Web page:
concluded that Creelman’s physical injuries did not prevent him
from doing all work.
The difference is that Drs. Mela and
Kramer, unlike Dr. Esterhai, did not find Creelman’s vocational
circumstances to act as a separate bar to obtaining employment.
Even there, however, the distinction between these opinions is
For instance, Dr. Mela ultimately concluded that
Creelman would require “vocational rehabilitation to perform
other work;” he did not find that Creelman could immediately
engage in new employment.
R. at D00068.
In short, the Fund based its denial of a disability
pension on medical opinion, as required by the Plan Document.
See R. at D10312, § 2.07(a)(1)(B).
In fact, § 2.07 permits the
Fund to deny a disability pension on the basis of one medical
The Fund did more than was required by conducting
and relying on two physical examinations.
The medical opinions
offered by the Fund’s doctors are consistent with the medical
opinions offered by Creelman’s own physicians, and there is no
reason that the Fund-designated doctors’ conclusions should be
Consideration of SSA Award
An ERISA administrator need not defer to or always
reconcile its own decision regarding an applicant’s disability
with a disability determination by the SSA.
Goletz v. Prudential
Ins. Co. of Am., 383 F. App’x 193, 198 (3d Cir. 2010).
Nevertheless, deviation from the SSA’s determination or failure
to consider a SSDI award is a factor to be considered in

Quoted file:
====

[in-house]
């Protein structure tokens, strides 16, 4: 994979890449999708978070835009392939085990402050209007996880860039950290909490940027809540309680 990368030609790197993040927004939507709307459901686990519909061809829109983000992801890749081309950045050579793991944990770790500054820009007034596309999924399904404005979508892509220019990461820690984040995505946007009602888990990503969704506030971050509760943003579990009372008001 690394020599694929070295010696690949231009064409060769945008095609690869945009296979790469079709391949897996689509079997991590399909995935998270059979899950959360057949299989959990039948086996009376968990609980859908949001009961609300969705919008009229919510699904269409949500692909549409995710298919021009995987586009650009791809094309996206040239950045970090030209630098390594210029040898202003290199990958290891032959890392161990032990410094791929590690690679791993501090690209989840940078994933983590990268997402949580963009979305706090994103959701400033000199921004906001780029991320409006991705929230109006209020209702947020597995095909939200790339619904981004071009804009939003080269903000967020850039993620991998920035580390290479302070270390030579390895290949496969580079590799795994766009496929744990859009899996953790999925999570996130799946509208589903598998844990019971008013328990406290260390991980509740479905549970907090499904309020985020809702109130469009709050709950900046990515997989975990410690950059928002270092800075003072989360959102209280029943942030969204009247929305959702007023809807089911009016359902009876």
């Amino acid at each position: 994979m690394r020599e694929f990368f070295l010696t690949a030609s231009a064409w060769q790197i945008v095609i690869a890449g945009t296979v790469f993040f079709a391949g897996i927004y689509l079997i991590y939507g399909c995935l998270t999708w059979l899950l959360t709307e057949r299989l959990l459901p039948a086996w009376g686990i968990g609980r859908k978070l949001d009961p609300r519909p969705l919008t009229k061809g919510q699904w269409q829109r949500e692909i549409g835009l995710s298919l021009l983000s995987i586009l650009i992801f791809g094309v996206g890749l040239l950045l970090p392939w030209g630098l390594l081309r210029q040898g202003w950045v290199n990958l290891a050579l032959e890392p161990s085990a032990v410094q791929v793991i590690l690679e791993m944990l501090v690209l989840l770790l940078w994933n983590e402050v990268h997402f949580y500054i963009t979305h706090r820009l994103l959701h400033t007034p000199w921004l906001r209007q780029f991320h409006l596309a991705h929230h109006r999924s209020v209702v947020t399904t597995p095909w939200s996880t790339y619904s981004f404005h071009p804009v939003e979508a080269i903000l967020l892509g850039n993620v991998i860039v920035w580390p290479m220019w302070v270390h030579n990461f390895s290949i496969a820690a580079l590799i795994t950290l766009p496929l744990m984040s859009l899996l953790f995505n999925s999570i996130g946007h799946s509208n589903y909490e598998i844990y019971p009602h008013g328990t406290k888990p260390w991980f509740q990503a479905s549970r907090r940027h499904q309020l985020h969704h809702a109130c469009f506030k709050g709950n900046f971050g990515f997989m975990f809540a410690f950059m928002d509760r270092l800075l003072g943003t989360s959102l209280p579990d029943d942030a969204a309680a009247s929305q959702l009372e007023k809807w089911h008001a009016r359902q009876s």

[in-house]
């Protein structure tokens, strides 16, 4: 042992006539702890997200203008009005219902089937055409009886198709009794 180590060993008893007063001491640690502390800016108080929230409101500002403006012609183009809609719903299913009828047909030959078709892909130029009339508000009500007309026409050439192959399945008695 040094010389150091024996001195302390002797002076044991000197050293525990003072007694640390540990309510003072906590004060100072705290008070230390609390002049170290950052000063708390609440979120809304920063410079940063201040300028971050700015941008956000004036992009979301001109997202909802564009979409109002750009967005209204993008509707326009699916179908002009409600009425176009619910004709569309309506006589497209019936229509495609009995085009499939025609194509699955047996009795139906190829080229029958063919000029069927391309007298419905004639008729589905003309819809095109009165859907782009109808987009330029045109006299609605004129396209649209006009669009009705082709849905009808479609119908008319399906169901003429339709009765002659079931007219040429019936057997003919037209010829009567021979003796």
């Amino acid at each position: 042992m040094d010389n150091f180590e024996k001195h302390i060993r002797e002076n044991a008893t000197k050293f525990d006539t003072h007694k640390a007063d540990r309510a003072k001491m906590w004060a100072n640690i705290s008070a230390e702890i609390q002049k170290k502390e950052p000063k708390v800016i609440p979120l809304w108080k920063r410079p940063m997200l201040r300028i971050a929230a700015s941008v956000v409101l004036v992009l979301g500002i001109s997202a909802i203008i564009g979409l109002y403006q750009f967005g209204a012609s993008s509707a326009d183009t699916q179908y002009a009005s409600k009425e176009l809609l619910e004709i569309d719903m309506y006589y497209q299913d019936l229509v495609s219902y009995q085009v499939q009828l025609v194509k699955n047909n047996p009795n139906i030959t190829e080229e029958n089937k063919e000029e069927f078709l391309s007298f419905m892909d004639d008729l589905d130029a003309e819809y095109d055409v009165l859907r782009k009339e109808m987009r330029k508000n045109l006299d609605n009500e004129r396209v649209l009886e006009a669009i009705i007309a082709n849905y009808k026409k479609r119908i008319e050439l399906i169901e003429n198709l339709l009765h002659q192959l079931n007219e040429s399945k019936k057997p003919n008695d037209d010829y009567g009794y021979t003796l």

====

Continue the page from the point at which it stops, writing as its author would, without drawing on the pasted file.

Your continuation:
determining whether a denial of benefits was arbitrary and
Post v. Hartford Ins. Co., 501 F.3d 154, 167 (3d
Cir. 2007) (abrogated on other grounds); see also Hobson v.
Metro. Life Ins. Co., 574 F.3d 75, 91-92 (2d Cir. 2009).
As a preliminary matter, and as previously noted, there
is some suggestion in the record that Dr. Kramer, the second
Fund-designated physician to examine Creelman, reviewed
Creelman’s Social Security application, Dr. Murphy’s accompanying
report, and the SSA’s award as part of the “copious amounts of
records” provided him by Creelman.
R. at D00113.
the minutes from the Board meeting at which Creelman’s appeal was
denied make specific mention of the fact that he had received
R. at D00144.
In any event, any failure to consider the SSA’s award
does not much aid Creelman’s position that the Fund’s denial of
benefits was arbitrary.
As discussed above, the disability
definition adopted in the Plan Document is more stringent than
that utilized by the SSA and does not encompass a consideration
of vocational factors.
In fact, the final determination letter
that Obuchowicz sent Creelman informed him that the Plan did not
need to apply Social Security disability criteria and that the
Plan had rejected the SSA’s approach to disability award
R. at D00123.
The SSA’s finding of total
disability, therefore, is of less persuasive value here than it
would be in other plans that require an examination of the
applicant’s age, work experience, and education, and it was not
unreasonable for the Fund to reach a contrary conclusion as to
Creelman’s disabled status or give little attention to Creelman’s
See, e.g., Hoch v. Hartford Life & Accident Ins.
Co., No. 08-4805, 2009 WL 1162823, at *16-17 (E.D. Pa. Apr. 29,
2009) (placing little determinative weight on the SSA’s
determination of the plaintiff’s disability, in part, because the
SSA had “very different guidelines for determining disability
than does the Policy in this case”).
Moreover, although the ultimate disability
determination rendered by the SSA and the Fund differed, as